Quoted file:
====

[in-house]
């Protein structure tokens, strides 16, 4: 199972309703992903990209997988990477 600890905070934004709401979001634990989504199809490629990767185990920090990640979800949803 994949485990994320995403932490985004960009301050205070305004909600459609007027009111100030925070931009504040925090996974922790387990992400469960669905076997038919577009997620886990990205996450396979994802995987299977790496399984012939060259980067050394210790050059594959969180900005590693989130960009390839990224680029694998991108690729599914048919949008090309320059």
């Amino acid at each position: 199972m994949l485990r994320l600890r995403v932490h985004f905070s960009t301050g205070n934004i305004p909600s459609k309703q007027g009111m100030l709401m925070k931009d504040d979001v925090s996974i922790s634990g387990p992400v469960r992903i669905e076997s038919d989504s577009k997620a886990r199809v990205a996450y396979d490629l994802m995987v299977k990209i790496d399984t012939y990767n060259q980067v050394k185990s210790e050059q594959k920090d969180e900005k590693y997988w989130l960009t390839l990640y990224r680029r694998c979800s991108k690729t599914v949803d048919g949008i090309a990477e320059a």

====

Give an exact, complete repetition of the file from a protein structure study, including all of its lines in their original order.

[in-house]
């Protein structure tokens, strides 16, 4: 199972309703992903990209997988990477 600890905070934004709401979001634990989504199809490629990767185990920090990640979800949803 994949485990994320995403932490985004960009301050205070305004909600459609007027009111100030925070931009504040925090996974922790387990992400469960669905076997038919577009997620886990990205996450396979994802995987299977790496399984012939060259980067050394210790050059594959969180900005590693989130960009390839990224680029694998991108690729599914048919949008090309320059």
């Amino acid at each position: 199972m994949l485990r994320l600890r995403v932490h985004f905070s960009t301050g205070n934004i305004p909600s459609k309703q007027g009111m100030l709401m925070k931009d504040d979001v925090s996974i922790s634990g387990p992400v469960r992903i669905e076997s038919d989504s577009k997620a886990r199809v990205a996450y396979d490629l994802m995987v299977k990209i790496d399984t012939y990767n060259q980067v050394k185990s210790e050059q594959k920090d969180e900005k590693y997988w989130l960009t390839l990640y990224r680029r694998c979800s991108k690729t599914v949803d048919g949008i090309a990477e320059a």